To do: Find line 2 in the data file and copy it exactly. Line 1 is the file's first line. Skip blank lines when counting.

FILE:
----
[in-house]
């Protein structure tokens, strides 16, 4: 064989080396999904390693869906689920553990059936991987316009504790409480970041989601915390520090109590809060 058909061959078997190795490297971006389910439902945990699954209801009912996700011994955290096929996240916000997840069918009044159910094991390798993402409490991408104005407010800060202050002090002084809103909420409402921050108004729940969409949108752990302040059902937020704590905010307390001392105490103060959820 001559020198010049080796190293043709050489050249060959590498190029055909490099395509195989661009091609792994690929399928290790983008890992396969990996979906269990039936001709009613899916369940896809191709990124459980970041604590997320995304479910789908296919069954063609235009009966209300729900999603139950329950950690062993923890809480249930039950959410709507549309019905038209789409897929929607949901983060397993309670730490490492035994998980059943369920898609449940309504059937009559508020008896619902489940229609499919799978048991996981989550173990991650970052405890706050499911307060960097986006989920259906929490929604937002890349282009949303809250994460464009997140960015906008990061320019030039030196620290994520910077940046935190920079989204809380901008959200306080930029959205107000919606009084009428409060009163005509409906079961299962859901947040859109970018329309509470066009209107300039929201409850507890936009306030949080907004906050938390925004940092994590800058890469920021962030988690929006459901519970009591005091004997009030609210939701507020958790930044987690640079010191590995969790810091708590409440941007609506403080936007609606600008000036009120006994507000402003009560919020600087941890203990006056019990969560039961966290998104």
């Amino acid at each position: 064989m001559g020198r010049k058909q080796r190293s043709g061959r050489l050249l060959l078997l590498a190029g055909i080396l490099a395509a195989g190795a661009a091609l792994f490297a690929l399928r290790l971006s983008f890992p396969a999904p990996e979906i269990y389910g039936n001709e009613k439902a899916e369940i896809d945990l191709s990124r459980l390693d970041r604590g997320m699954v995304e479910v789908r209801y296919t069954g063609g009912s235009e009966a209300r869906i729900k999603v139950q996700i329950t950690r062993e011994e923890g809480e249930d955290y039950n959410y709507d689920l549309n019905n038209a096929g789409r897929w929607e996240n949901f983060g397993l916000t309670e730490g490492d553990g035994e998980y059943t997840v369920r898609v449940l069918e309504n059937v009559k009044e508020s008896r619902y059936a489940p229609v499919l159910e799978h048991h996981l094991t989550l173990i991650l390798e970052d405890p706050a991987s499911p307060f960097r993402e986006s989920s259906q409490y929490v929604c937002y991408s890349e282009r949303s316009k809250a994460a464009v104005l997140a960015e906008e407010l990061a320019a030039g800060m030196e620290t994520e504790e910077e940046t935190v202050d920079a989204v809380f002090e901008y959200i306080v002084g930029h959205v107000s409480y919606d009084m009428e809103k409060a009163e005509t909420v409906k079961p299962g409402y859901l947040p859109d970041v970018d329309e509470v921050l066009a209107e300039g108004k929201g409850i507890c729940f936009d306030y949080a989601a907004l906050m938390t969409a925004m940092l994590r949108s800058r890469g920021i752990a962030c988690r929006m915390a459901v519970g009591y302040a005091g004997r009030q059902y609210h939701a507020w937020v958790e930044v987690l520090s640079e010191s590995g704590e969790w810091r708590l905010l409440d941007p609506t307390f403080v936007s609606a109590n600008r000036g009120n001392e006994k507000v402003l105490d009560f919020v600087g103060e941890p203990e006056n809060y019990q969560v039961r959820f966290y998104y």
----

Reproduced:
């Protein structure tokens, strides 16, 4: 064989080396999904390693869906689920553990059936991987316009504790409480970041989601915390520090109590809060 058909061959078997190795490297971006389910439902945990699954209801009912996700011994955290096929996240916000997840069918009044159910094991390798993402409490991408104005407010800060202050002090002084809103909420409402921050108004729940969409949108752990302040059902937020704590905010307390001392105490103060959820 001559020198010049080796190293043709050489050249060959590498190029055909490099395509195989661009091609792994690929399928290790983008890992396969990996979906269990039936001709009613899916369940896809191709990124459980970041604590997320995304479910789908296919069954063609235009009966209300729900999603139950329950950690062993923890809480249930039950959410709507549309019905038209789409897929929607949901983060397993309670730490490492035994998980059943369920898609449940309504059937009559508020008896619902489940229609499919799978048991996981989550173990991650970052405890706050499911307060960097986006989920259906929490929604937002890349282009949303809250994460464009997140960015906008990061320019030039030196620290994520910077940046935190920079989204809380901008959200306080930029959205107000919606009084009428409060009163005509409906079961299962859901947040859109970018329309509470066009209107300039929201409850507890936009306030949080907004906050938390925004940092994590800058890469920021962030988690929006459901519970009591005091004997009030609210939701507020958790930044987690640079010191590995969790810091708590409440941007609506403080936007609606600008000036009120006994507000402003009560919020600087941890203990006056019990969560039961966290998104």